Right now, the American economy is rocking, maintaining 3% growth, which has pushed unemployment below 4% and wage growth to around 3%. The manufacturing sector, which has been enjoying its strongest stretch of job creation in over 20 years, is resurgent. It’s no wonder then that the GOP was able to take Senate or Governor races in manufacturing-heavy states like Indiana, Tennessee, Missouri, and Ohio. Trump needs to ensure economic growth continues to broaden out to further tighten labor markets and push wage growth higher so that all workers see their paychecks rising.

Investing in infrastructure, which enjoys broad political support, will create jobs now, and importantly by modernizing and expanding our infrastructure capacity in everything from rail to broadband, we enhance the long-term potential of our economy. Strategic infrastructure investments will boost near-term growth and employment, forcing wages higher, while also increasing wages over the long-run for all Americans. In so doing, he lays the groundwork for his own re-election. However, we can’t borrow more money to have a multi-billion-dollar boondoggle while deficits are running around $1 trillion.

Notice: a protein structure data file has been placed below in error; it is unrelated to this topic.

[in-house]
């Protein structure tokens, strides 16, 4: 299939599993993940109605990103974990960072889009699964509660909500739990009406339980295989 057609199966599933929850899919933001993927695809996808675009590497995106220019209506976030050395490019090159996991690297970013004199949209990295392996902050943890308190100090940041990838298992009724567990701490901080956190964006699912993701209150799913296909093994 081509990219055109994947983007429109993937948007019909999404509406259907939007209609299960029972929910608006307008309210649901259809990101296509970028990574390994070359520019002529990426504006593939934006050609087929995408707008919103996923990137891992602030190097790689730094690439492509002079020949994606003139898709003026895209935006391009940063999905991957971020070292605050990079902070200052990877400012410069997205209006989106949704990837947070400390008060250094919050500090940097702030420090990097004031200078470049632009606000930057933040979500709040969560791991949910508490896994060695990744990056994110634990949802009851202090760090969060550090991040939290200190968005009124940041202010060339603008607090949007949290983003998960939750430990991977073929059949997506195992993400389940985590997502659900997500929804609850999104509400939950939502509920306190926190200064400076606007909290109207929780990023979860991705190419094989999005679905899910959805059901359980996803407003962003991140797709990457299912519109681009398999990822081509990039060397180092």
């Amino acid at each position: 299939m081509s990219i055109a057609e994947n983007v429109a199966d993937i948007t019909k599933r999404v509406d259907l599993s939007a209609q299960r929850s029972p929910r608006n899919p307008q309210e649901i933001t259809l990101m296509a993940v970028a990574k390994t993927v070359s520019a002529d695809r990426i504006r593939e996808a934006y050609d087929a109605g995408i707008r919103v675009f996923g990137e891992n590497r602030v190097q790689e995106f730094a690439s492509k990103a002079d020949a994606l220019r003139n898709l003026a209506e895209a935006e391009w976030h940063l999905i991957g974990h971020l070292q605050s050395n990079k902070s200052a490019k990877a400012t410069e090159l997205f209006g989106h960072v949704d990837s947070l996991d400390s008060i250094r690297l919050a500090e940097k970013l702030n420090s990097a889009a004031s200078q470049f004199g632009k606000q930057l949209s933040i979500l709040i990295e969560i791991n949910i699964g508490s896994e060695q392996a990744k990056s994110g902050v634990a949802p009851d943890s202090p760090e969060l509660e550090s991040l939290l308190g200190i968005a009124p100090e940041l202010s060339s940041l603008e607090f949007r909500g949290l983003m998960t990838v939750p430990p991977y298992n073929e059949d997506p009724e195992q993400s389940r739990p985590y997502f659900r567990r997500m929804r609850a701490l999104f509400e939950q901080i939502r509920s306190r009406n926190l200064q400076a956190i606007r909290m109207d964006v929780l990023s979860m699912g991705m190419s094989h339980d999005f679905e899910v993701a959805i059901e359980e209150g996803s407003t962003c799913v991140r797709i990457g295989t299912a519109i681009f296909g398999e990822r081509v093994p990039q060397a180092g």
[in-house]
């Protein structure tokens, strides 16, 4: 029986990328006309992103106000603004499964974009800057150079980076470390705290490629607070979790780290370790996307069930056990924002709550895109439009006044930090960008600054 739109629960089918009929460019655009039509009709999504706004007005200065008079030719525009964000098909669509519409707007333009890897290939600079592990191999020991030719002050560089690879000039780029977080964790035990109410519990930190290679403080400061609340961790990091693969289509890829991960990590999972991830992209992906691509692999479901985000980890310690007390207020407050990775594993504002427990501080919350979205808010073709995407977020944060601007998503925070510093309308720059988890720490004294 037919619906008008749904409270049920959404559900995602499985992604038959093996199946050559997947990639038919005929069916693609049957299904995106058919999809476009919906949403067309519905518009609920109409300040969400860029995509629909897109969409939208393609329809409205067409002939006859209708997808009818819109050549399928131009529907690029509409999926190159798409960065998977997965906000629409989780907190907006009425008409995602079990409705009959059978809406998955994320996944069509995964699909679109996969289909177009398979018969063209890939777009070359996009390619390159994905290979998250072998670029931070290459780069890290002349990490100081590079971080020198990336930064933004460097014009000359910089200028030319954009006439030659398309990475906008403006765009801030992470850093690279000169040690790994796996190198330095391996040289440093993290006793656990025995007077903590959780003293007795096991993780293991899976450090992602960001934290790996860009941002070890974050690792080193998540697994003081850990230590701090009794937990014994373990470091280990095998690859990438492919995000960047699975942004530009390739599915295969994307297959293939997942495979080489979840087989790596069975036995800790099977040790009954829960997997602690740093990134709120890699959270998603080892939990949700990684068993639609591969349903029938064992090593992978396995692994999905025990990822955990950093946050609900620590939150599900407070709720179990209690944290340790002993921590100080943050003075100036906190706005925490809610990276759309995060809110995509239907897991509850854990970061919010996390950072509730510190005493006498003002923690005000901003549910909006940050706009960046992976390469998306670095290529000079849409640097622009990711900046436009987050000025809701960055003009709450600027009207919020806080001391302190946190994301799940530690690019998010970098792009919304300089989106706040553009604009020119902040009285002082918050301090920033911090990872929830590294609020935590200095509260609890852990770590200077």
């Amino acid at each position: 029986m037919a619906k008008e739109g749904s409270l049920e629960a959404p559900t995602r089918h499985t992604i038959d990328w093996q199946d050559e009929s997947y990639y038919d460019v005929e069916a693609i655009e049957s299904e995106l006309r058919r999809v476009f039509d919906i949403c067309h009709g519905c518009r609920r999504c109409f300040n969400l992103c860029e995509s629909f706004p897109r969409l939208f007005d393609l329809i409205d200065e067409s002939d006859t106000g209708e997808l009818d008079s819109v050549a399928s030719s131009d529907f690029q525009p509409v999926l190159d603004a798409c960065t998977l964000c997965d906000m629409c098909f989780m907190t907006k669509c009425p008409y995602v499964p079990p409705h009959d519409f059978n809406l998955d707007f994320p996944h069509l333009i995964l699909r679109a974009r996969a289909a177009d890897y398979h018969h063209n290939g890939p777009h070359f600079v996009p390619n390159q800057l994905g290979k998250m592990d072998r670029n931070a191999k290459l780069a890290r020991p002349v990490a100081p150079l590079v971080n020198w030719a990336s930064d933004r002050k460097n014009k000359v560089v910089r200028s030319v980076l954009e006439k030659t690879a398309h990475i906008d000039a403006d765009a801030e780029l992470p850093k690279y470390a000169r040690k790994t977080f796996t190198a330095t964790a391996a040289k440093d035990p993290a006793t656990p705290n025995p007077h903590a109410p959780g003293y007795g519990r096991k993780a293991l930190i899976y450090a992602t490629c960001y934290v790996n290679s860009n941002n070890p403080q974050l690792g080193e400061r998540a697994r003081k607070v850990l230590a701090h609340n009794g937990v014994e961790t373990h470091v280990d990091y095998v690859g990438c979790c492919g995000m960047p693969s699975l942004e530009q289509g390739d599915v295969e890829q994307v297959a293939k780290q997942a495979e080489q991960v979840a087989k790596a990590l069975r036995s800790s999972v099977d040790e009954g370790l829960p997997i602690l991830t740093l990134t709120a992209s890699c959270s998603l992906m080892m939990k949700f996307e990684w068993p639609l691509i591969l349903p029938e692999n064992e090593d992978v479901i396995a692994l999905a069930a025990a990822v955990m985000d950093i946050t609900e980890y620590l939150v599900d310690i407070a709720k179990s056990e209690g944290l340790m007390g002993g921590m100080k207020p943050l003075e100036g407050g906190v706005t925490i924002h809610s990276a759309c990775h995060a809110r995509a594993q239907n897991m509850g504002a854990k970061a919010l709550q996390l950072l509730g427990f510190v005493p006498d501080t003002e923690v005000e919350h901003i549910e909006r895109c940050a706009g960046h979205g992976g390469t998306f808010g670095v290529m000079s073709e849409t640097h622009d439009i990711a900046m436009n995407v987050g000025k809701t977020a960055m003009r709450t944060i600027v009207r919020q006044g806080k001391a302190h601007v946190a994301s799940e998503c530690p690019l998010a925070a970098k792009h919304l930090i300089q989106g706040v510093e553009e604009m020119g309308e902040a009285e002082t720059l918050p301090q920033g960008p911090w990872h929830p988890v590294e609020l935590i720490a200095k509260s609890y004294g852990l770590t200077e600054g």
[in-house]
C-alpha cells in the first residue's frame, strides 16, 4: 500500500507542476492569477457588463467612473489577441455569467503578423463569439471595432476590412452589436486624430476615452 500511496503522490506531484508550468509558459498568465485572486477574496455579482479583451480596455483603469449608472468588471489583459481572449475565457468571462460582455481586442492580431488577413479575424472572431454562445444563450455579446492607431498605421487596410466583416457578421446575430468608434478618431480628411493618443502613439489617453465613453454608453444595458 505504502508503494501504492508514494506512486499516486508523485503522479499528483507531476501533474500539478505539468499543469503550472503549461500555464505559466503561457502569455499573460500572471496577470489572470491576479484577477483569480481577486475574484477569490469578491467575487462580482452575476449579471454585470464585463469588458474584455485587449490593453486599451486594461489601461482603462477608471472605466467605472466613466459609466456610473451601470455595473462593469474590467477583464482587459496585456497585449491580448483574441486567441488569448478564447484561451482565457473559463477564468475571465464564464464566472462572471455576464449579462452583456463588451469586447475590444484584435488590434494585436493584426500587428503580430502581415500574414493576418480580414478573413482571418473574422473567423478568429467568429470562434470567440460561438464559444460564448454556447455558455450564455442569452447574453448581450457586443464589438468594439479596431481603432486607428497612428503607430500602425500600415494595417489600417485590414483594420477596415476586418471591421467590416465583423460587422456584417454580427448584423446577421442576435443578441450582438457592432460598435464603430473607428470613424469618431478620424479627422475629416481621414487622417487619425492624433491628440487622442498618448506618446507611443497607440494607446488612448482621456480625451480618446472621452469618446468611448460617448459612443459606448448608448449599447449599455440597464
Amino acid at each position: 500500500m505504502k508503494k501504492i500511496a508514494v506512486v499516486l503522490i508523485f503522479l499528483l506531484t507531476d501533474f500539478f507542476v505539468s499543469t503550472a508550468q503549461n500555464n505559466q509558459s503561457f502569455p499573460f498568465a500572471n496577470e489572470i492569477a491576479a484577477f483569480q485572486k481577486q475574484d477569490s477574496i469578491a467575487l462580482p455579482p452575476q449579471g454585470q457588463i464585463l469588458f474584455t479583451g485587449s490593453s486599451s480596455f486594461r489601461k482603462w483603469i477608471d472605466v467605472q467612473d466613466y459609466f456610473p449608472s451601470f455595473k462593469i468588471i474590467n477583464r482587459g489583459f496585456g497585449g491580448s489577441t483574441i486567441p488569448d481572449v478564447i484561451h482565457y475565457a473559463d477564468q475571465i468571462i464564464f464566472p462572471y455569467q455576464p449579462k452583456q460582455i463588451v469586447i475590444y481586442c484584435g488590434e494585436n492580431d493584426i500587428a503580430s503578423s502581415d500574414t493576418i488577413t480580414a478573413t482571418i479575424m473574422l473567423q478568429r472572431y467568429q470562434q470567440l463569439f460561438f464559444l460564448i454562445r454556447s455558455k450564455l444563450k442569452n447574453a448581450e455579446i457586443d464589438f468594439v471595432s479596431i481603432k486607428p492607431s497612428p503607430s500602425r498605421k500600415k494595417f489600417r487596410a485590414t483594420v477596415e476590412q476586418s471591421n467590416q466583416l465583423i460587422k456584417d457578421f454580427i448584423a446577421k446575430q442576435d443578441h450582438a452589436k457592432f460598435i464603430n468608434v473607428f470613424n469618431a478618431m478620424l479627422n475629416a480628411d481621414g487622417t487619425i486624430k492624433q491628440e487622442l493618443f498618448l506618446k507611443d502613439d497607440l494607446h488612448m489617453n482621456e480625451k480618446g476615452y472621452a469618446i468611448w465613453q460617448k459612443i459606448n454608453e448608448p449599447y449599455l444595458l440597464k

And this is where China enters the picture. Trump has rightly singled out China as our top long-term geopolitical foe, and they have used unfair trading practices and intellectual property theft to amass a cumulative $4.5 trillion trade surplus with America since George W. Bush foolishly let them in the World Trade Organization (WTO). With this wealth transferred from Americans, China has rebuilt its economy and military. We have literally funded China’s rise as our top rival.